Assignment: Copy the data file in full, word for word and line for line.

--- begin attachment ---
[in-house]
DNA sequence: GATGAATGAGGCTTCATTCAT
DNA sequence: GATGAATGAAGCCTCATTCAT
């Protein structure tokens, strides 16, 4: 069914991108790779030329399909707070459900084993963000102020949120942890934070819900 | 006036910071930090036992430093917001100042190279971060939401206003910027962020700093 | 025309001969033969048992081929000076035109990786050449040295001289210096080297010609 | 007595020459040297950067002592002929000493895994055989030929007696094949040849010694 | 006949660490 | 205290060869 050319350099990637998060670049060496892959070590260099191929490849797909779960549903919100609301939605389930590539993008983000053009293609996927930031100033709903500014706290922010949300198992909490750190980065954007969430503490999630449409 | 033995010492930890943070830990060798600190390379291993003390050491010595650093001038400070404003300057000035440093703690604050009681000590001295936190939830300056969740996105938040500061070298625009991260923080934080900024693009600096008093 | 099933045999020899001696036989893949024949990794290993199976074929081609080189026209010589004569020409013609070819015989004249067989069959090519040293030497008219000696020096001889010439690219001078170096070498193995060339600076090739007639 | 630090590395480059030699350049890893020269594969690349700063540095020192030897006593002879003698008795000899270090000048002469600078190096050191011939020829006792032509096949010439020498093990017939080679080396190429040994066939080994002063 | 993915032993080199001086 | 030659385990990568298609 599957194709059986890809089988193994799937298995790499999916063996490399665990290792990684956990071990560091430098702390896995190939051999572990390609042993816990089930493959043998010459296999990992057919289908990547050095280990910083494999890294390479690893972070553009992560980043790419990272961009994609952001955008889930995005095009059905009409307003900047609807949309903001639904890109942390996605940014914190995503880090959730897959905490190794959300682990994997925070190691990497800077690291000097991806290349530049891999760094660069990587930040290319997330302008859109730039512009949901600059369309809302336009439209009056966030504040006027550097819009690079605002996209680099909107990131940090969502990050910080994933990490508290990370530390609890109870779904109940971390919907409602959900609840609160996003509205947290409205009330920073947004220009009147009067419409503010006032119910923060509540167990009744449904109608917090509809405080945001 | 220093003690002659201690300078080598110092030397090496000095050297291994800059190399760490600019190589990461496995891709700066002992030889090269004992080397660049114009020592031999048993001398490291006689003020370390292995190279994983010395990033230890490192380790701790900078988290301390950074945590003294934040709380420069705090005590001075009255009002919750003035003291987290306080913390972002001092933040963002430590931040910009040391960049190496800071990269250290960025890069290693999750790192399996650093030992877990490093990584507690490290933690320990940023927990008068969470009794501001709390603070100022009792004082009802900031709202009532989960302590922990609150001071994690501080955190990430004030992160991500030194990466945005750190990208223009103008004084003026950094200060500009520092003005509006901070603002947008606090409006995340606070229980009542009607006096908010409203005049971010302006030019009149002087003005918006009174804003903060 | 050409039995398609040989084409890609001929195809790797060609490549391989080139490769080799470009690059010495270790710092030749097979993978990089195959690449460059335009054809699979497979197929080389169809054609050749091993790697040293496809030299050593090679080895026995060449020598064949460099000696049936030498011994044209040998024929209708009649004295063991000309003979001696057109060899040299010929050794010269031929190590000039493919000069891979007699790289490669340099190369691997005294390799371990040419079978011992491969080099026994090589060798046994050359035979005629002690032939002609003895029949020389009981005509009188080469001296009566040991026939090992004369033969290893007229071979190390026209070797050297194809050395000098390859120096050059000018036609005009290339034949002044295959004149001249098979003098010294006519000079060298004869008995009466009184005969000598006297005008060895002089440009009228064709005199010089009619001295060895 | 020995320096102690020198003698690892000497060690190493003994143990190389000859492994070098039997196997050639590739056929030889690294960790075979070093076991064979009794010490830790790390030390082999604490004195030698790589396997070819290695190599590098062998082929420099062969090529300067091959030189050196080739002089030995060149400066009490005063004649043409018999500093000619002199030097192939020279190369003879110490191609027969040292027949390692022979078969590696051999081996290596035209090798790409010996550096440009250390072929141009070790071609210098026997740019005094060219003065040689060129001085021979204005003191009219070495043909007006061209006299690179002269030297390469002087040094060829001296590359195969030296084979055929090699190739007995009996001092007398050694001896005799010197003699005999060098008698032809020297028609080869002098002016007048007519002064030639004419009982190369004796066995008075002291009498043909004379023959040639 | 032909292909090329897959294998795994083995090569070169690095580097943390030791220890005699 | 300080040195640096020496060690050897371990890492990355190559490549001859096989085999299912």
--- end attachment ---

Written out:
[in-house]
DNA sequence: GATGAATGAGGCTTCATTCAT
DNA sequence: GATGAATGAAGCCTCATTCAT
């Protein structure tokens, strides 16, 4: 069914991108790779030329399909707070459900084993963000102020949120942890934070819900 | 006036910071930090036992430093917001100042190279971060939401206003910027962020700093 | 025309001969033969048992081929000076035109990786050449040295001289210096080297010609 | 007595020459040297950067002592002929000493895994055989030929007696094949040849010694 | 006949660490 | 205290060869 050319350099990637998060670049060496892959070590260099191929490849797909779960549903919100609301939605389930590539993008983000053009293609996927930031100033709903500014706290922010949300198992909490750190980065954007969430503490999630449409 | 033995010492930890943070830990060798600190390379291993003390050491010595650093001038400070404003300057000035440093703690604050009681000590001295936190939830300056969740996105938040500061070298625009991260923080934080900024693009600096008093 | 099933045999020899001696036989893949024949990794290993199976074929081609080189026209010589004569020409013609070819015989004249067989069959090519040293030497008219000696020096001889010439690219001078170096070498193995060339600076090739007639 | 630090590395480059030699350049890893020269594969690349700063540095020192030897006593002879003698008795000899270090000048002469600078190096050191011939020829006792032509096949010439020498093990017939080679080396190429040994066939080994002063 | 993915032993080199001086 | 030659385990990568298609 599957194709059986890809089988193994799937298995790499999916063996490399665990290792990684956990071990560091430098702390896995190939051999572990390609042993816990089930493959043998010459296999990992057919289908990547050095280990910083494999890294390479690893972070553009992560980043790419990272961009994609952001955008889930995005095009059905009409307003900047609807949309903001639904890109942390996605940014914190995503880090959730897959905490190794959300682990994997925070190691990497800077690291000097991806290349530049891999760094660069990587930040290319997330302008859109730039512009949901600059369309809302336009439209009056966030504040006027550097819009690079605002996209680099909107990131940090969502990050910080994933990490508290990370530390609890109870779904109940971390919907409602959900609840609160996003509205947290409205009330920073947004220009009147009067419409503010006032119910923060509540167990009744449904109608917090509809405080945001 | 220093003690002659201690300078080598110092030397090496000095050297291994800059190399760490600019190589990461496995891709700066002992030889090269004992080397660049114009020592031999048993001398490291006689003020370390292995190279994983010395990033230890490192380790701790900078988290301390950074945590003294934040709380420069705090005590001075009255009002919750003035003291987290306080913390972002001092933040963002430590931040910009040391960049190496800071990269250290960025890069290693999750790192399996650093030992877990490093990584507690490290933690320990940023927990008068969470009794501001709390603070100022009792004082009802900031709202009532989960302590922990609150001071994690501080955190990430004030992160991500030194990466945005750190990208223009103008004084003026950094200060500009520092003005509006901070603002947008606090409006995340606070229980009542009607006096908010409203005049971010302006030019009149002087003005918006009174804003903060 | 050409039995398609040989084409890609001929195809790797060609490549391989080139490769080799470009690059010495270790710092030749097979993978990089195959690449460059335009054809699979497979197929080389169809054609050749091993790697040293496809030299050593090679080895026995060449020598064949460099000696049936030498011994044209040998024929209708009649004295063991000309003979001696057109060899040299010929050794010269031929190590000039493919000069891979007699790289490669340099190369691997005294390799371990040419079978011992491969080099026994090589060798046994050359035979005629002690032939002609003895029949020389009981005509009188080469001296009566040991026939090992004369033969290893007229071979190390026209070797050297194809050395000098390859120096050059000018036609005009290339034949002044295959004149001249098979003098010294006519000079060298004869008995009466009184005969000598006297005008060895002089440009009228064709005199010089009619001295060895 | 020995320096102690020198003698690892000497060690190493003994143990190389000859492994070098039997196997050639590739056929030889690294960790075979070093076991064979009794010490830790790390030390082999604490004195030698790589396997070819290695190599590098062998082929420099062969090529300067091959030189050196080739002089030995060149400066009490005063004649043409018999500093000619002199030097192939020279190369003879110490191609027969040292027949390692022979078969590696051999081996290596035209090798790409010996550096440009250390072929141009070790071609210098026997740019005094060219003065040689060129001085021979204005003191009219070495043909007006061209006299690179002269030297390469002087040094060829001296590359195969030296084979055929090699190739007995009996001092007398050694001896005799010197003699005999060098008698032809020297028609080869002098002016007048007519002064030639004419009982190369004796066995008075002291009498043909004379023959040639 | 032909292909090329897959294998795994083995090569070169690095580097943390030791220890005699 | 300080040195640096020496060690050897371990890492990355190559490549001859096989085999299912």